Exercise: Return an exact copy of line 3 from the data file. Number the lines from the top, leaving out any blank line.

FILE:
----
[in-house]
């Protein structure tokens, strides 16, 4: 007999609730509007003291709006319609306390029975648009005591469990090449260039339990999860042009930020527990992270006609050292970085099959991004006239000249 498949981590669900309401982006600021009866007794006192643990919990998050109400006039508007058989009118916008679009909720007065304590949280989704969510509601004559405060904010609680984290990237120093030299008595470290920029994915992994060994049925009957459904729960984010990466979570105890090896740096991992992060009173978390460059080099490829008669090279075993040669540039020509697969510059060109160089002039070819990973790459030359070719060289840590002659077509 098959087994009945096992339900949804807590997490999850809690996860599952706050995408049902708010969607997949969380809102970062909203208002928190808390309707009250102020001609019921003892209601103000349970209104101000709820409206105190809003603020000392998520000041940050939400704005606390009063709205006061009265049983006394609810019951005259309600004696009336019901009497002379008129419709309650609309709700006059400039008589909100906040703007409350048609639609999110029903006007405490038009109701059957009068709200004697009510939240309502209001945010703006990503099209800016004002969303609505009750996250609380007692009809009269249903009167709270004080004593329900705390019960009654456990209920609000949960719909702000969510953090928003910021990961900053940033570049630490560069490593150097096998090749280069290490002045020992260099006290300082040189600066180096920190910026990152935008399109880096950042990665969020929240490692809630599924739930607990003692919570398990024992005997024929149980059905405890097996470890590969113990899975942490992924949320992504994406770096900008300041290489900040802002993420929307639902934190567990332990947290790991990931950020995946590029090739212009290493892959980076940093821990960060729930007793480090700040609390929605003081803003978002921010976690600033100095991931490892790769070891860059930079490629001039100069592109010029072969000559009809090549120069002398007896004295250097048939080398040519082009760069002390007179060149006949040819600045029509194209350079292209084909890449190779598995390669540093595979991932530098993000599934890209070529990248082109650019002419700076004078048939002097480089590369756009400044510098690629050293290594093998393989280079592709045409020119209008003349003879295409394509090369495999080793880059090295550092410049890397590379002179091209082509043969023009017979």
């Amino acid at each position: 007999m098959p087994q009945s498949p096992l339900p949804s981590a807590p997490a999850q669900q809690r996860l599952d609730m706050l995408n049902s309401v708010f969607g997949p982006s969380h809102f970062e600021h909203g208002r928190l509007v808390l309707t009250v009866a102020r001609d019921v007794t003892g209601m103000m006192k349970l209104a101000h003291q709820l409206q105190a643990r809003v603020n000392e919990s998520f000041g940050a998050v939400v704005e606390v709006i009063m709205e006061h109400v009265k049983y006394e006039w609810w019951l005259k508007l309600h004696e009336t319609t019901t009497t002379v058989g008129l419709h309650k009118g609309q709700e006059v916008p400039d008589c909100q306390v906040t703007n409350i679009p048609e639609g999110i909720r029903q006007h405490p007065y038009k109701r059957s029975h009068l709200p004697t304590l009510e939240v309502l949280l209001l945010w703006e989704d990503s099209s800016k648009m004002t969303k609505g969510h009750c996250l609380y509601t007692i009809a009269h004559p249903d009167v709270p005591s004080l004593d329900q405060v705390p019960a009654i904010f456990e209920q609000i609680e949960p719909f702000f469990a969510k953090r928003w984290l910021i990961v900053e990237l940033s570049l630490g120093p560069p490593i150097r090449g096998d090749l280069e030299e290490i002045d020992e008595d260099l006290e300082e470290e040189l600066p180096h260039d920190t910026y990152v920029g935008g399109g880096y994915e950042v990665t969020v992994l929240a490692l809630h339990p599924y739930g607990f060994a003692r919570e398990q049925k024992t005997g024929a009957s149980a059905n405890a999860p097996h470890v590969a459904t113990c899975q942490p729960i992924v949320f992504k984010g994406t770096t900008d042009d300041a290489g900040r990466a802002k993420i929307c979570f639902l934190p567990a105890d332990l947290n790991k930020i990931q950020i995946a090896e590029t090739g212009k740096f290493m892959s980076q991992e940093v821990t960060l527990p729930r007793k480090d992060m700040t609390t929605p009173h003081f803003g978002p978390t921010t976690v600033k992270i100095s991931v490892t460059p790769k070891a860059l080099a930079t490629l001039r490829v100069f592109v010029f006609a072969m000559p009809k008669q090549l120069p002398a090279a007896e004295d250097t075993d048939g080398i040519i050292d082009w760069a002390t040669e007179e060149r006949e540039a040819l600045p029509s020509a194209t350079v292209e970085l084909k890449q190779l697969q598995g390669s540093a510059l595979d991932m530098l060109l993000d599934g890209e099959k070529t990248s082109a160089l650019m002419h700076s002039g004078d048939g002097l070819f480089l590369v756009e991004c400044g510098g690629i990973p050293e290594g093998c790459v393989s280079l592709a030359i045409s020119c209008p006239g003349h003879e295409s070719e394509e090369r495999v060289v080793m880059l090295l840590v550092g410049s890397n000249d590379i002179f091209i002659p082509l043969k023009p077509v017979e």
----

């Amino acid at each position: 007999m098959p087994q009945s498949p096992l339900p949804s981590a807590p997490a999850q669900q809690r996860l599952d609730m706050l995408n049902s309401v708010f969607g997949p982006s969380h809102f970062e600021h909203g208002r928190l509007v808390l309707t009250v009866a102020r001609d019921v007794t003892g209601m103000m006192k349970l209104a101000h003291q709820l409206q105190a643990r809003v603020n000392e919990s998520f000041g940050a998050v939400v704005e606390v709006i009063m709205e006061h109400v009265k049983y006394e006039w609810w019951l005259k508007l309600h004696e009336t319609t019901t009497t002379v058989g008129l419709h309650k009118g609309q709700e006059v916008p400039d008589c909100q306390v906040t703007n409350i679009p048609e639609g999110i909720r029903q006007h405490p007065y038009k109701r059957s029975h009068l709200p004697t304590l009510e939240v309502l949280l209001l945010w703006e989704d990503s099209s800016k648009m004002t969303k609505g969510h009750c996250l609380y509601t007692i009809a009269h004559p249903d009167v709270p005591s004080l004593d329900q405060v705390p019960a009654i904010f456990e209920q609000i609680e949960p719909f702000f469990a969510k953090r928003w984290l910021i990961v900053e990237l940033s570049l630490g120093p560069p490593i150097r090449g096998d090749l280069e030299e290490i002045d020992e008595d260099l006290e300082e470290e040189l600066p180096h260039d920190t910026y990152v920029g935008g399109g880096y994915e950042v990665t969020v992994l929240a490692l809630h339990p599924y739930g607990f060994a003692r919570e398990q049925k024992t005997g024929a009957s149980a059905n405890a999860p097996h470890v590969a459904t113990c899975q942490p729960i992924v949320f992504k984010g994406t770096t900008d042009d300041a290489g900040r990466a802002k993420i929307c979570f639902l934190p567990a105890d332990l947290n790991k930020i990931q950020i995946a090896e590029t090739g212009k740096f290493m892959s980076q991992e940093v821990t960060l527990p729930r007793k480090d992060m700040t609390t929605p009173h003081f803003g978002p978390t921010t976690v600033k992270i100095s991931v490892t460059p790769k070891a860059l080099a930079t490629l001039r490829v100069f592109v010029f006609a072969m000559p009809k008669q090549l120069p002398a090279a007896e004295d250097t075993d048939g080398i040519i050292d082009w760069a002390t040669e007179e060149r006949e540039a040819l600045p029509s020509a194209t350079v292209e970085l084909k890449q190779l697969q598995g390669s540093a510059l595979d991932m530098l060109l993000d599934g890209e099959k070529t990248s082109a160089l650019m002419h700076s002039g004078d048939g002097l070819f480089l590369v756009e991004c400044g510098g690629i990973p050293e290594g093998c790459v393989s280079l592709a030359i045409s020119c209008p006239g003349h003879e295409s070719e394509e090369r495999v060289v080793m880059l090295l840590v550092g410049s890397n000249d590379i002179f091209i002659p082509l043969k023009p077509v017979e």